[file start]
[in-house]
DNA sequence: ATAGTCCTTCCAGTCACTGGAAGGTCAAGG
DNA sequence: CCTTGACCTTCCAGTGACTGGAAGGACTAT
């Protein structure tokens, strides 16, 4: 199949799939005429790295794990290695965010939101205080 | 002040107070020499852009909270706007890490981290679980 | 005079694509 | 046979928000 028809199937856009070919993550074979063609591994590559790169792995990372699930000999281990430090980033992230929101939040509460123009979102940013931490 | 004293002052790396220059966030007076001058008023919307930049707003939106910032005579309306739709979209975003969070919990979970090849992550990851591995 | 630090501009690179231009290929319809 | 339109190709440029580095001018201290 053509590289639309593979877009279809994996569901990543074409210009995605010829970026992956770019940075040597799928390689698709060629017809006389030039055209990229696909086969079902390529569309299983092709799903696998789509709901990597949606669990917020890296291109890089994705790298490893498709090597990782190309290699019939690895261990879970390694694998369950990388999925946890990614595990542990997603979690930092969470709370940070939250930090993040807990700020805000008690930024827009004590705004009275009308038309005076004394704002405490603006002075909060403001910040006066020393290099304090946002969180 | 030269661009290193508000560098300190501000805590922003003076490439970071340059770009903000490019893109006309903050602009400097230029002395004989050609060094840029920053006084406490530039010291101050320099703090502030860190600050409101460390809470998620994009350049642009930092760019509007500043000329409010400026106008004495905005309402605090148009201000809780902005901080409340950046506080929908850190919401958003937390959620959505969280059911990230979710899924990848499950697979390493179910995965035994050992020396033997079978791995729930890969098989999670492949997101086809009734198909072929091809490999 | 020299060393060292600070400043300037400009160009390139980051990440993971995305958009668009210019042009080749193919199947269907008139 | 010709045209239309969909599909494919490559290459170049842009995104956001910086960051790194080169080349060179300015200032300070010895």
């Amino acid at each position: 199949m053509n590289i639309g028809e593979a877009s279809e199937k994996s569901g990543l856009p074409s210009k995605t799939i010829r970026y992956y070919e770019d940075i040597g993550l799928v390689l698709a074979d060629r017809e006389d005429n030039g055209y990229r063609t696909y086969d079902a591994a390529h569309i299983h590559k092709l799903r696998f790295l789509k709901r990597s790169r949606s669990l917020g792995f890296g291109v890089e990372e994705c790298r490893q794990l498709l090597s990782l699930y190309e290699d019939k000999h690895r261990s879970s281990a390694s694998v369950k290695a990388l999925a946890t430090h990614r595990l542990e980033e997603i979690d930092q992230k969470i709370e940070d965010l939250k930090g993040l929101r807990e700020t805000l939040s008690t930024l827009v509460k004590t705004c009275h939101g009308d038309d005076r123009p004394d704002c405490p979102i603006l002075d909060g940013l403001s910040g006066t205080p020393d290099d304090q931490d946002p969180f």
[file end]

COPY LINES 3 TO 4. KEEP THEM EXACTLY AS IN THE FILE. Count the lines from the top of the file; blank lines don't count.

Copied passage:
DNA sequence: CCTTGACCTTCCAGTGACTGGAAGGACTAT
């Protein structure tokens, strides 16, 4: 199949799939005429790295794990290695965010939101205080 | 002040107070020499852009909270706007890490981290679980 | 005079694509 | 046979928000 028809199937856009070919993550074979063609591994590559790169792995990372699930000999281990430090980033992230929101939040509460123009979102940013931490 | 004293002052790396220059966030007076001058008023919307930049707003939106910032005579309306739709979209975003969070919990979970090849992550990851591995 | 630090501009690179231009290929319809 | 339109190709440029580095001018201290 053509590289639309593979877009279809994996569901990543074409210009995605010829970026992956770019940075040597799928390689698709060629017809006389030039055209990229696909086969079902390529569309299983092709799903696998789509709901990597949606669990917020890296291109890089994705790298490893498709090597990782190309290699019939690895261990879970390694694998369950990388999925946890990614595990542990997603979690930092969470709370940070939250930090993040807990700020805000008690930024827009004590705004009275009308038309005076004394704002405490603006002075909060403001910040006066020393290099304090946002969180 | 030269661009290193508000560098300190501000805590922003003076490439970071340059770009903000490019893109006309903050602009400097230029002395004989050609060094840029920053006084406490530039010291101050320099703090502030860190600050409101460390809470998620994009350049642009930092760019509007500043000329409010400026106008004495905005309402605090148009201000809780902005901080409340950046506080929908850190919401958003937390959620959505969280059911990230979710899924990848499950697979390493179910995965035994050992020396033997079978791995729930890969098989999670492949997101086809009734198909072929091809490999 | 020299060393060292600070400043300037400009160009390139980051990440993971995305958009668009210019042009080749193919199947269907008139 | 010709045209239309969909599909494919490559290459170049842009995104956001910086960051790194080169080349060179300015200032300070010895």